CLINTON TOWNSHIP (WWJ) – A local doctor and a Warren appliance store owner are facing criminal charges for allegedly selling fake medical marijuana certification cards.
Attorney General Bill Schuette and Macomb County Prosecutor Eric Smith have filed seven charges, including conspiracy and delivery of marijuana, against 50-year-old Dr. Lois Butler-Jackson of Detroit and her business partner Brian Deloose, 33, of Warren.
The investigation by Clinton Township Police showed the two allegedly issued hundreds of false medical marijuana certificates and then sold them out of the back of Deloose’s appliance store, also advertised as the location for the so-called “Safe Access Clinic.”
During the course of the investigation, undercover Clinton Township officers were able to purchase completed packets with certificates signed by Butler-Jackson without ever meeting her in person or her reviewing their medical records.
Those same officers returned with the original applications 20 days later to purchase marijuana from the appliance store.
To comply with state law governing medical marijuana use, patients must be certified to participate in the program by a licensed Michigan physician. The physician must complete a full assessment of the patient’s medical history in the course of a bona-fide physician-patient relationship. A signed physician certificate is then provided to the State as part of the patient’s formal application to the program.
Butler-Jackson, a licensed medical doctor, allegedly pre-signed falsified medical marijuana physician certification forms that were later sold by Deloose to prospective patients for $250 each. Butler-Jackson allegedly received a $100 payment from Deloose for each new registration packet and $50 for each renewal packet sold at the Warren appliance store.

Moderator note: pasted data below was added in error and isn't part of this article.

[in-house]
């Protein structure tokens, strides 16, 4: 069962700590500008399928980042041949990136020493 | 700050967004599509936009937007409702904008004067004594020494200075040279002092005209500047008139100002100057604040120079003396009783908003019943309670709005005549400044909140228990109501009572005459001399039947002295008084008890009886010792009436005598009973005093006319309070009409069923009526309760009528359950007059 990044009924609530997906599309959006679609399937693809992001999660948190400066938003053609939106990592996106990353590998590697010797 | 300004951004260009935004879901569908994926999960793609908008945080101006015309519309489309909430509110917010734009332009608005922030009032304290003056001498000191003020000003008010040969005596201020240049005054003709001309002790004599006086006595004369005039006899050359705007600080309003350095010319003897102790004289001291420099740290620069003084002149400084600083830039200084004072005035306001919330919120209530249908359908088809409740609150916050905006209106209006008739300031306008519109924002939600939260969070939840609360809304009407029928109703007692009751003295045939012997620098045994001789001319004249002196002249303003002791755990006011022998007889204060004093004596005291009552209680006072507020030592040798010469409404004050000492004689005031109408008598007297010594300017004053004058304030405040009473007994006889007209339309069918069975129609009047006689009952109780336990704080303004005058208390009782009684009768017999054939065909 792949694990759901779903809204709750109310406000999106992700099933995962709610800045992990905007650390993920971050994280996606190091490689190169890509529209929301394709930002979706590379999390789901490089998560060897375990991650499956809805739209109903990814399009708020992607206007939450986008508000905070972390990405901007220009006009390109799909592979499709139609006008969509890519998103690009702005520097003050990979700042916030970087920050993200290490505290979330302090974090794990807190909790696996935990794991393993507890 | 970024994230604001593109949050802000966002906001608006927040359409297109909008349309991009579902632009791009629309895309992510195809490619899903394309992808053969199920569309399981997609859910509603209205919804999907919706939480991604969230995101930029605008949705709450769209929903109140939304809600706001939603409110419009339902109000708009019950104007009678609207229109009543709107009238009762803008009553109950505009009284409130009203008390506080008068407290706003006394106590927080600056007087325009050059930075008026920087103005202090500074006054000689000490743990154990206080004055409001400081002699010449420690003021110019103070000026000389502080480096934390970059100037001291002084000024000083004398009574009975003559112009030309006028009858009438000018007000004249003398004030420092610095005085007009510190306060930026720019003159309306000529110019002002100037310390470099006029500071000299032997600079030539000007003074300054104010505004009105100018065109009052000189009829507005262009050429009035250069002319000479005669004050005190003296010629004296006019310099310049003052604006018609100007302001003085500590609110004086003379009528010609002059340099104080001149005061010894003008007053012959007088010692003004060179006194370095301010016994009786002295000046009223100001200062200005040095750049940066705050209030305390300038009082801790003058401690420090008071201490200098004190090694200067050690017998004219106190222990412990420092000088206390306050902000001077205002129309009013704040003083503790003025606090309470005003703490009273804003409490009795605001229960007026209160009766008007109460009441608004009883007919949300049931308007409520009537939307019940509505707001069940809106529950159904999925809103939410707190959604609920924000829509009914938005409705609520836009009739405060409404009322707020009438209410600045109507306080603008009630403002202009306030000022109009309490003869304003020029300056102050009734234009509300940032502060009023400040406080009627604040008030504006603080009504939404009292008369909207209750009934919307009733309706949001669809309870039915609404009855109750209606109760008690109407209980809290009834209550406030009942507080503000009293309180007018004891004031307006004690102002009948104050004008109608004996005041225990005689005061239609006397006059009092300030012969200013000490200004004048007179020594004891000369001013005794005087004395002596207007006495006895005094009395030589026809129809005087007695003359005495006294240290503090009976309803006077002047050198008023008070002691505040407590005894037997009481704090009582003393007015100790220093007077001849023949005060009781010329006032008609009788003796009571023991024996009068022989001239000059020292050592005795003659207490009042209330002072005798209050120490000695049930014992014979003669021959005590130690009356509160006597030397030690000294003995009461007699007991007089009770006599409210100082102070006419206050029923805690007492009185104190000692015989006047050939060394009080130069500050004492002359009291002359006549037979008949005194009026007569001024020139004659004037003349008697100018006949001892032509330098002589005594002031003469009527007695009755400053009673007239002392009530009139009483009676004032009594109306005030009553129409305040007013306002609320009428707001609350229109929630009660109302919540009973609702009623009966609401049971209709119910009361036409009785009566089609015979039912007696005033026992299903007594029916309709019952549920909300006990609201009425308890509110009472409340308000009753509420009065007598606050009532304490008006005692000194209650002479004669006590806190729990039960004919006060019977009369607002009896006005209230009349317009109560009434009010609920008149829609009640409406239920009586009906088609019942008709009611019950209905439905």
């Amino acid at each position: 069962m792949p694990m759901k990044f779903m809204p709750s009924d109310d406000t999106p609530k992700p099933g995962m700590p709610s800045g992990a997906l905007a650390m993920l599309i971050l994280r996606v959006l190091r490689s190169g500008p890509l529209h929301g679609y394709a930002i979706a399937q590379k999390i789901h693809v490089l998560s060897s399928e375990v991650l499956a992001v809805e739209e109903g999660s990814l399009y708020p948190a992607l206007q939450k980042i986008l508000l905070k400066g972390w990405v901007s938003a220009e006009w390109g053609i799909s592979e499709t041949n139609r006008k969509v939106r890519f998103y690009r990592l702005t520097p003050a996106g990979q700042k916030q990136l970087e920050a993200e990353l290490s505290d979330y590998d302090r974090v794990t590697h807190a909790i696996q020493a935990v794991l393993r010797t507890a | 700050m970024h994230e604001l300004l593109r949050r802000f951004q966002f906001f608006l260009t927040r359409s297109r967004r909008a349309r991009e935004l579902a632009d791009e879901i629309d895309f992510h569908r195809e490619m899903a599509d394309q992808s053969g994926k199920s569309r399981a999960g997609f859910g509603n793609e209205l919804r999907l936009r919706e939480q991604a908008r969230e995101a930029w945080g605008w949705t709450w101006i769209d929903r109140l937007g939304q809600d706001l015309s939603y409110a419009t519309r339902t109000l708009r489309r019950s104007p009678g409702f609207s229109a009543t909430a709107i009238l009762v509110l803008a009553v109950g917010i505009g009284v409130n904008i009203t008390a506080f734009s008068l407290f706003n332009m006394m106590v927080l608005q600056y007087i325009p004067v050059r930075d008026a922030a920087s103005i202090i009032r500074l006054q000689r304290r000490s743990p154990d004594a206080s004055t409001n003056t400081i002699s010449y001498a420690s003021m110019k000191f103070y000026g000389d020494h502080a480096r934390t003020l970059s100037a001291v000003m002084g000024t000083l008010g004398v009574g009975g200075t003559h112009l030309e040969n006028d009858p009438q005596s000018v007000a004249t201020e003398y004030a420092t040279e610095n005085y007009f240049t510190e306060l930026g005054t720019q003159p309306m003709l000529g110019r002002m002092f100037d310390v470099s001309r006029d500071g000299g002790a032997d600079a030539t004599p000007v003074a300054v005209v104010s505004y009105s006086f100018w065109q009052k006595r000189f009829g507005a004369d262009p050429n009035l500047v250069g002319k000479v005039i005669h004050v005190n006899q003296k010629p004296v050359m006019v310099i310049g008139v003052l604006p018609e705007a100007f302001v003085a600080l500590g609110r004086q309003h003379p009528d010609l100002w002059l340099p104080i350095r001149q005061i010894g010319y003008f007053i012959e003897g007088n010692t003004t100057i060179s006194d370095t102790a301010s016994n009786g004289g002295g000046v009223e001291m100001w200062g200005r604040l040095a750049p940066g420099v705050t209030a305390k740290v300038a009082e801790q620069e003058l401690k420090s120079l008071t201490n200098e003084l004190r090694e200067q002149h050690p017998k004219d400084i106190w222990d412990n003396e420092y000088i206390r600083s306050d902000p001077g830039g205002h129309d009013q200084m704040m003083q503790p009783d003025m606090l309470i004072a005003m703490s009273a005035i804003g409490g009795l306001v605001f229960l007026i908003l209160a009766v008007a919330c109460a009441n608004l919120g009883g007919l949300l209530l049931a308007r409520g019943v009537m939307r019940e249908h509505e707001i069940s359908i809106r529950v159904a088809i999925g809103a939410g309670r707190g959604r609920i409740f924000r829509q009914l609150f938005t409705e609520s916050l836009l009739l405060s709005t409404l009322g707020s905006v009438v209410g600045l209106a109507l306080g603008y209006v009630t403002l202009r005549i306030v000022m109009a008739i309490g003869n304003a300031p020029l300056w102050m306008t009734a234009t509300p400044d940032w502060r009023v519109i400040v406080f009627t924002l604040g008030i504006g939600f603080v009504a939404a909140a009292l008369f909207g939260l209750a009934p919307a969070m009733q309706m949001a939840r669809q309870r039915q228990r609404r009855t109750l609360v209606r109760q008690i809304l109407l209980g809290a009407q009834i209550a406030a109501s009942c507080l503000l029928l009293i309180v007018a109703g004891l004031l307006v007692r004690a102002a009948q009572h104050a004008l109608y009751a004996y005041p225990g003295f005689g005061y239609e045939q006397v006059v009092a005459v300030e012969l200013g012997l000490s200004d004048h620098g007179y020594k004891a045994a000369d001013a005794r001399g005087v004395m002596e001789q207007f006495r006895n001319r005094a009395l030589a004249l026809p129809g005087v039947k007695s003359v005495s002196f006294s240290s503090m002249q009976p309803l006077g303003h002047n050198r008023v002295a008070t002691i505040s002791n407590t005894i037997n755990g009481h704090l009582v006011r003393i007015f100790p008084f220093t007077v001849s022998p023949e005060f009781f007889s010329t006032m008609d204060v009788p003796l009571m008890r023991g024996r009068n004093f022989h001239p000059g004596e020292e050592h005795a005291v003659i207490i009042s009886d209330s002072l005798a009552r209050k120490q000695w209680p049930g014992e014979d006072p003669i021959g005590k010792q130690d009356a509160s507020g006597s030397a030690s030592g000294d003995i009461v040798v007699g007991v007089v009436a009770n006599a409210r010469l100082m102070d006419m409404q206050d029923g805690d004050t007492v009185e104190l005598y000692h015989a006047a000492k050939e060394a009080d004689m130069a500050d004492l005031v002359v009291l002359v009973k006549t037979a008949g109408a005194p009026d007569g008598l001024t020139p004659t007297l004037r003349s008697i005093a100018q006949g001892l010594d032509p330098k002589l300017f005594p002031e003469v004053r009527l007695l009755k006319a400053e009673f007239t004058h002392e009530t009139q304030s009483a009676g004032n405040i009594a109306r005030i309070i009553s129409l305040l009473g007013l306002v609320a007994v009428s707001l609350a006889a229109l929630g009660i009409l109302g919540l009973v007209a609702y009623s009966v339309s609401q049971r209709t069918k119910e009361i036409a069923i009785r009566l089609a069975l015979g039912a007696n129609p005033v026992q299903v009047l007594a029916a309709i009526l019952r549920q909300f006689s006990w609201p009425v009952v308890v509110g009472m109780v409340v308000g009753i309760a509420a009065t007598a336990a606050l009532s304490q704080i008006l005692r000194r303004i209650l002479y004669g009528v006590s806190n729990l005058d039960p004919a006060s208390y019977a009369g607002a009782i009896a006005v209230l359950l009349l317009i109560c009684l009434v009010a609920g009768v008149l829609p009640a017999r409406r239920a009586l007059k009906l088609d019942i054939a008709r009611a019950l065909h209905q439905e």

“This law was intended to help a narrow group of seriously ill individuals, but criminals are exploiting it for illegal activity that puts everyone’s safety at risk,” Schuette said in a written statement.
“This is the abuse we anticipated with this statute: certification mills churning out rubberstamp certifications for recreational weed,” Smith said in a statement. “We won’t tolerate it.”
If convicted, Butler-Jackson faces up to 10 years in prison and a $15,000 fine, and Deloose faces up to 22 years and a $65,000 fine.
Arrangements are being made for the defendants to turn themselves in to authorities, and they are expected to be arraigned in 37th District Court in Warren.
In a separate civil action, Butler-Jackson also faces formal disciplinary proceedings initiated by Schuette on behalf of the Bureau of Health Professions. She is scheduled to appear before a judge on July 18 on allegations that she violated the Public Health Code.